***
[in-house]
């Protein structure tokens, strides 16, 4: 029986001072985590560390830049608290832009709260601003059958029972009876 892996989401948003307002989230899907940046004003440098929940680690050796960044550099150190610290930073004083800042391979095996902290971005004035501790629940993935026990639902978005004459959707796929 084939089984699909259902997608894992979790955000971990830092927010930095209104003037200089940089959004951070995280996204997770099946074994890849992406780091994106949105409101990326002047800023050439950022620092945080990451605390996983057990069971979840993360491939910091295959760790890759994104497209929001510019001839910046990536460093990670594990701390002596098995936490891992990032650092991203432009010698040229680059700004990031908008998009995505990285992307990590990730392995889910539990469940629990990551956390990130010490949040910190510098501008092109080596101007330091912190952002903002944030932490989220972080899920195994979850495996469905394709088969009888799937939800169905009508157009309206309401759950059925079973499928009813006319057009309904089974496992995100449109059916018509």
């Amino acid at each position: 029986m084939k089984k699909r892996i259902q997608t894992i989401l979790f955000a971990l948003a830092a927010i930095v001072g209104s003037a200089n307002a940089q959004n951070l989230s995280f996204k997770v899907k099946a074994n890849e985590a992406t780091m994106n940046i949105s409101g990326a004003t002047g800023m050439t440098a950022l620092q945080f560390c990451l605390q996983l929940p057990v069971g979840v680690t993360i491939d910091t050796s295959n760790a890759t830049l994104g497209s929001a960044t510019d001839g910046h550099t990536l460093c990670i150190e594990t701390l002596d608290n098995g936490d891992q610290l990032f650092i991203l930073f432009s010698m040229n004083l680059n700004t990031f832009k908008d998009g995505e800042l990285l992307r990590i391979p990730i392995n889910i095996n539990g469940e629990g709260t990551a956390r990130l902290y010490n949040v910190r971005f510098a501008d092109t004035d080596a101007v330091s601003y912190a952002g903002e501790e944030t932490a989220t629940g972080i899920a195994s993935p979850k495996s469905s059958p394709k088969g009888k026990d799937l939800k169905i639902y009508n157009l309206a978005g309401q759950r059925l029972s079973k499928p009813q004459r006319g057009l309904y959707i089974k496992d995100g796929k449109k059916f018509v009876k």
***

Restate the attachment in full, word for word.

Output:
[in-house]
């Protein structure tokens, strides 16, 4: 029986001072985590560390830049608290832009709260601003059958029972009876 892996989401948003307002989230899907940046004003440098929940680690050796960044550099150190610290930073004083800042391979095996902290971005004035501790629940993935026990639902978005004459959707796929 084939089984699909259902997608894992979790955000971990830092927010930095209104003037200089940089959004951070995280996204997770099946074994890849992406780091994106949105409101990326002047800023050439950022620092945080990451605390996983057990069971979840993360491939910091295959760790890759994104497209929001510019001839910046990536460093990670594990701390002596098995936490891992990032650092991203432009010698040229680059700004990031908008998009995505990285992307990590990730392995889910539990469940629990990551956390990130010490949040910190510098501008092109080596101007330091912190952002903002944030932490989220972080899920195994979850495996469905394709088969009888799937939800169905009508157009309206309401759950059925079973499928009813006319057009309904089974496992995100449109059916018509």
């Amino acid at each position: 029986m084939k089984k699909r892996i259902q997608t894992i989401l979790f955000a971990l948003a830092a927010i930095v001072g209104s003037a200089n307002a940089q959004n951070l989230s995280f996204k997770v899907k099946a074994n890849e985590a992406t780091m994106n940046i949105s409101g990326a004003t002047g800023m050439t440098a950022l620092q945080f560390c990451l605390q996983l929940p057990v069971g979840v680690t993360i491939d910091t050796s295959n760790a890759t830049l994104g497209s929001a960044t510019d001839g910046h550099t990536l460093c990670i150190e594990t701390l002596d608290n098995g936490d891992q610290l990032f650092i991203l930073f432009s010698m040229n004083l680059n700004t990031f832009k908008d998009g995505e800042l990285l992307r990590i391979p990730i392995n889910i095996n539990g469940e629990g709260t990551a956390r990130l902290y010490n949040v910190r971005f510098a501008d092109t004035d080596a101007v330091s601003y912190a952002g903002e501790e944030t932490a989220t629940g972080i899920a195994s993935p979850k495996s469905s059958p394709k088969g009888k026990d799937l939800k169905i639902y009508n157009l309206a978005g309401q759950r059925l029972s079973k499928p009813q004459r006319g057009l309904y959707i089974k496992d995100g796929k449109k059916f018509v009876k």